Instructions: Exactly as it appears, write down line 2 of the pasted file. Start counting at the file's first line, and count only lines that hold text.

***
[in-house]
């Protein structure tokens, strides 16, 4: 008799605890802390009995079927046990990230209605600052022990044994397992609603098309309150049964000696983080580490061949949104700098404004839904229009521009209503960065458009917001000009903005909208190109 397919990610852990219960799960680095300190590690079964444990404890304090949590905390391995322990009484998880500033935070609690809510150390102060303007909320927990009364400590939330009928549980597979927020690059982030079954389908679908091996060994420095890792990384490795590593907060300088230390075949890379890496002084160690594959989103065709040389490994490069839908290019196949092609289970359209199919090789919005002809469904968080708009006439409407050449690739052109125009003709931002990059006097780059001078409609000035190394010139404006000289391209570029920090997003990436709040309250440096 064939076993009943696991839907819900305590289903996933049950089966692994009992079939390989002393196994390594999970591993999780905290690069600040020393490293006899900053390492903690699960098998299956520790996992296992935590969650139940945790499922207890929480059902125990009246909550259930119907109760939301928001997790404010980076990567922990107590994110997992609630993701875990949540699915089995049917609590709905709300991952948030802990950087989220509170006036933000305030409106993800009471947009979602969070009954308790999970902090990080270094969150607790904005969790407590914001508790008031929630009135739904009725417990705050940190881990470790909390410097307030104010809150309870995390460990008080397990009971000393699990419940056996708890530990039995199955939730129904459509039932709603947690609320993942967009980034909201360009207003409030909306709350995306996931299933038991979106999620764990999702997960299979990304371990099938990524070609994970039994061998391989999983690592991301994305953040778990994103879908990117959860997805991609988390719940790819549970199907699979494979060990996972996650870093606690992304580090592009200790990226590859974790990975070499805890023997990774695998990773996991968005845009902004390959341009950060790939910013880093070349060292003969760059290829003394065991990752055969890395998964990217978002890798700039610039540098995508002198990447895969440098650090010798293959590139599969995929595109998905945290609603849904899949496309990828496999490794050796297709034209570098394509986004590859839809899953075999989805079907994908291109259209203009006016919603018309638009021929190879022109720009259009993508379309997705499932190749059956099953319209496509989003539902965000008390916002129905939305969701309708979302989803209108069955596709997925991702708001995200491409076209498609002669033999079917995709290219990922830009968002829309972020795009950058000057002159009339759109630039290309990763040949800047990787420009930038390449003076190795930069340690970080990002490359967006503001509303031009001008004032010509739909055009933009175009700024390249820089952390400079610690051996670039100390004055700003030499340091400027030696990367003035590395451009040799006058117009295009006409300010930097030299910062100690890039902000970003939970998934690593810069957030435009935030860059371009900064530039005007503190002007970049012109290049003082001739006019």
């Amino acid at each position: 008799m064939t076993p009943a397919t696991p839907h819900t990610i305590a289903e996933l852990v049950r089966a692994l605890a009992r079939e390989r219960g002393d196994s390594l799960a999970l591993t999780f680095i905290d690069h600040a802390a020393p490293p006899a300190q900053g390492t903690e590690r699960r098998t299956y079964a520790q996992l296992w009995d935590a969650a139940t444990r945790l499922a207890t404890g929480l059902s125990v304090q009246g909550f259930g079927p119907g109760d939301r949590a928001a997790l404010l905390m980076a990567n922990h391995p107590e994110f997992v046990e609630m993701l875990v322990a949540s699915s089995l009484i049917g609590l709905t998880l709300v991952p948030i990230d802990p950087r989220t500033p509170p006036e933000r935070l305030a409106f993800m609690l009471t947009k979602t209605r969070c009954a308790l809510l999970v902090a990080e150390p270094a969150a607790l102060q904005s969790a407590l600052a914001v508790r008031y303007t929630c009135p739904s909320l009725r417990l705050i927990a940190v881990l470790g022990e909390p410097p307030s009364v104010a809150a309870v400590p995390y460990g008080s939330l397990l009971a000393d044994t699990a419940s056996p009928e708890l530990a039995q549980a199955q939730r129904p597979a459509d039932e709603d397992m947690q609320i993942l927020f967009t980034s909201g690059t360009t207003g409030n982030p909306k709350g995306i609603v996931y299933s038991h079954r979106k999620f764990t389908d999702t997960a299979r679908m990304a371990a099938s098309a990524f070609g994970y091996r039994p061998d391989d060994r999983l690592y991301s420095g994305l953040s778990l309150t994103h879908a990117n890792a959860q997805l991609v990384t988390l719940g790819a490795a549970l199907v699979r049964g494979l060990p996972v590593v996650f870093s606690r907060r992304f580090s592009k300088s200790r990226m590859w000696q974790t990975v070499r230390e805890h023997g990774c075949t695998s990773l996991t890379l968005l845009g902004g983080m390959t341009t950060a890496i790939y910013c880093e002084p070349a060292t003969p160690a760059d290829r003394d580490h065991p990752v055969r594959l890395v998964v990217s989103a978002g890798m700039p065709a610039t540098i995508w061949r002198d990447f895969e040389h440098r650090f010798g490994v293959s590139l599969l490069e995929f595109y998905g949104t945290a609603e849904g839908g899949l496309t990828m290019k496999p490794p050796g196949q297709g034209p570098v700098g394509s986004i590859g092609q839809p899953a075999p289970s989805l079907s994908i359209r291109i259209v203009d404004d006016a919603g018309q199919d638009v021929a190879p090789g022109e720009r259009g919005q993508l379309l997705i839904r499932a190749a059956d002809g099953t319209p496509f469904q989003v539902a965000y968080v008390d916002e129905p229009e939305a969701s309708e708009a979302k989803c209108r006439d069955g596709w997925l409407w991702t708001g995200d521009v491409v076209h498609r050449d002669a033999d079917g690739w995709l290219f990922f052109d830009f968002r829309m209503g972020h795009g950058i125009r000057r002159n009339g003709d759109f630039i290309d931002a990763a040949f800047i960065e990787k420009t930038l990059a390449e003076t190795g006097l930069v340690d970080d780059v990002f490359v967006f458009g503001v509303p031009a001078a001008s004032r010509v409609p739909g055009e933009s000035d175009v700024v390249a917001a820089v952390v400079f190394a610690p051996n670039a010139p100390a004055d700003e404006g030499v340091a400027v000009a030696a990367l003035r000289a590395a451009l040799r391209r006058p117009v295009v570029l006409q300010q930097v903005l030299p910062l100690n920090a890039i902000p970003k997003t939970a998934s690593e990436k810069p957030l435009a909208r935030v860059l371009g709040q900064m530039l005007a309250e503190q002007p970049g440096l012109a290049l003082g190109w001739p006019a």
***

């Protein structure tokens, strides 16, 4: 008799605890802390009995079927046990990230209605600052022990044994397992609603098309309150049964000696983080580490061949949104700098404004839904229009521009209503960065458009917001000009903005909208190109 397919990610852990219960799960680095300190590690079964444990404890304090949590905390391995322990009484998880500033935070609690809510150390102060303007909320927990009364400590939330009928549980597979927020690059982030079954389908679908091996060994420095890792990384490795590593907060300088230390075949890379890496002084160690594959989103065709040389490994490069839908290019196949092609289970359209199919090789919005002809469904968080708009006439409407050449690739052109125009003709931002990059006097780059001078409609000035190394010139404006000289391209570029920090997003990436709040309250440096 064939076993009943696991839907819900305590289903996933049950089966692994009992079939390989002393196994390594999970591993999780905290690069600040020393490293006899900053390492903690699960098998299956520790996992296992935590969650139940945790499922207890929480059902125990009246909550259930119907109760939301928001997790404010980076990567922990107590994110997992609630993701875990949540699915089995049917609590709905709300991952948030802990950087989220509170006036933000305030409106993800009471947009979602969070009954308790999970902090990080270094969150607790904005969790407590914001508790008031929630009135739904009725417990705050940190881990470790909390410097307030104010809150309870995390460990008080397990009971000393699990419940056996708890530990039995199955939730129904459509039932709603947690609320993942967009980034909201360009207003409030909306709350995306996931299933038991979106999620764990999702997960299979990304371990099938990524070609994970039994061998391989999983690592991301994305953040778990994103879908990117959860997805991609988390719940790819549970199907699979494979060990996972996650870093606690992304580090592009200790990226590859974790990975070499805890023997990774695998990773996991968005845009902004390959341009950060790939910013880093070349060292003969760059290829003394065991990752055969890395998964990217978002890798700039610039540098995508002198990447895969440098650090010798293959590139599969995929595109998905945290609603849904899949496309990828496999490794050796297709034209570098394509986004590859839809899953075999989805079907994908291109259209203009006016919603018309638009021929190879022109720009259009993508379309997705499932190749059956099953319209496509989003539902965000008390916002129905939305969701309708979302989803209108069955596709997925991702708001995200491409076209498609002669033999079917995709290219990922830009968002829309972020795009950058000057002159009339759109630039290309990763040949800047990787420009930038390449003076190795930069340690970080990002490359967006503001509303031009001008004032010509739909055009933009175009700024390249820089952390400079610690051996670039100390004055700003030499340091400027030696990367003035590395451009040799006058117009295009006409300010930097030299910062100690890039902000970003939970998934690593810069957030435009935030860059371009900064530039005007503190002007970049012109290049003082001739006019």